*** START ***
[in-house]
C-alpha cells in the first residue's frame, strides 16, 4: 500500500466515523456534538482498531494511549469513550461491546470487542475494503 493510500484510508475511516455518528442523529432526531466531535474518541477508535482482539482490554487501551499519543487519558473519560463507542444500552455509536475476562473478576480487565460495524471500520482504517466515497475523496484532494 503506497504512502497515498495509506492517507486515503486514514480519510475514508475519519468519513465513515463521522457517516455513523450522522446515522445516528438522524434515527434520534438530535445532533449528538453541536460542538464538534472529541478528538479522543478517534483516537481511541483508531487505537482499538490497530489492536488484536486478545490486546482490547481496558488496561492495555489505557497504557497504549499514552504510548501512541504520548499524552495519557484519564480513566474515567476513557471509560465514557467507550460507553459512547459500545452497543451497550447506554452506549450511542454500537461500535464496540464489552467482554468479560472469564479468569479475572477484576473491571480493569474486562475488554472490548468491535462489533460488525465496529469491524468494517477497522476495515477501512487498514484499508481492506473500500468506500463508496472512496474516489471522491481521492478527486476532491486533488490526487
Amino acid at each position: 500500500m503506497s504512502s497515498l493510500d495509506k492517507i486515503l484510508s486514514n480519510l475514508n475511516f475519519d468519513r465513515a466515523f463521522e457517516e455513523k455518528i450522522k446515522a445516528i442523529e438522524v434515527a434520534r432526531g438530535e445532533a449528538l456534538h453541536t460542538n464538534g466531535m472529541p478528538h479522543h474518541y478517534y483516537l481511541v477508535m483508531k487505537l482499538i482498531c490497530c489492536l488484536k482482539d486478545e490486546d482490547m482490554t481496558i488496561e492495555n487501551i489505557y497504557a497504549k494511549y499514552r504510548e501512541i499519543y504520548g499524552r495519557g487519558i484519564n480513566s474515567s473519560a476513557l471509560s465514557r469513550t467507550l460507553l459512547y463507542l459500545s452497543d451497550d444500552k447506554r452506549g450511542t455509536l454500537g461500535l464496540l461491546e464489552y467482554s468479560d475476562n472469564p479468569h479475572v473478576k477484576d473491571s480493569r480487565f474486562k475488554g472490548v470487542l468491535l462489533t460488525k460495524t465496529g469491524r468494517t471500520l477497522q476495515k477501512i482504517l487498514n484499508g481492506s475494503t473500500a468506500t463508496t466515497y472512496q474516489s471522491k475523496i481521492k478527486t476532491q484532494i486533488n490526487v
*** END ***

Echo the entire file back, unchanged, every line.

[in-house]
C-alpha cells in the first residue's frame, strides 16, 4: 500500500466515523456534538482498531494511549469513550461491546470487542475494503 493510500484510508475511516455518528442523529432526531466531535474518541477508535482482539482490554487501551499519543487519558473519560463507542444500552455509536475476562473478576480487565460495524471500520482504517466515497475523496484532494 503506497504512502497515498495509506492517507486515503486514514480519510475514508475519519468519513465513515463521522457517516455513523450522522446515522445516528438522524434515527434520534438530535445532533449528538453541536460542538464538534472529541478528538479522543478517534483516537481511541483508531487505537482499538490497530489492536488484536486478545490486546482490547481496558488496561492495555489505557497504557497504549499514552504510548501512541504520548499524552495519557484519564480513566474515567476513557471509560465514557467507550460507553459512547459500545452497543451497550447506554452506549450511542454500537461500535464496540464489552467482554468479560472469564479468569479475572477484576473491571480493569474486562475488554472490548468491535462489533460488525465496529469491524468494517477497522476495515477501512487498514484499508481492506473500500468506500463508496472512496474516489471522491481521492478527486476532491486533488490526487
Amino acid at each position: 500500500m503506497s504512502s497515498l493510500d495509506k492517507i486515503l484510508s486514514n480519510l475514508n475511516f475519519d468519513r465513515a466515523f463521522e457517516e455513523k455518528i450522522k446515522a445516528i442523529e438522524v434515527a434520534r432526531g438530535e445532533a449528538l456534538h453541536t460542538n464538534g466531535m472529541p478528538h479522543h474518541y478517534y483516537l481511541v477508535m483508531k487505537l482499538i482498531c490497530c489492536l488484536k482482539d486478545e490486546d482490547m482490554t481496558i488496561e492495555n487501551i489505557y497504557a497504549k494511549y499514552r504510548e501512541i499519543y504520548g499524552r495519557g487519558i484519564n480513566s474515567s473519560a476513557l471509560s465514557r469513550t467507550l460507553l459512547y463507542l459500545s452497543d451497550d444500552k447506554r452506549g450511542t455509536l454500537g461500535l464496540l461491546e464489552y467482554s468479560d475476562n472469564p479468569h479475572v473478576k477484576d473491571s480493569r480487565f474486562k475488554g472490548v470487542l468491535l462489533t460488525k460495524t465496529g469491524r468494517t471500520l477497522q476495515k477501512i482504517l487498514n484499508g481492506s475494503t473500500a468506500t463508496t466515497y472512496q474516489s471522491k475523496i481521492k478527486t476532491q484532494i486533488n490526487v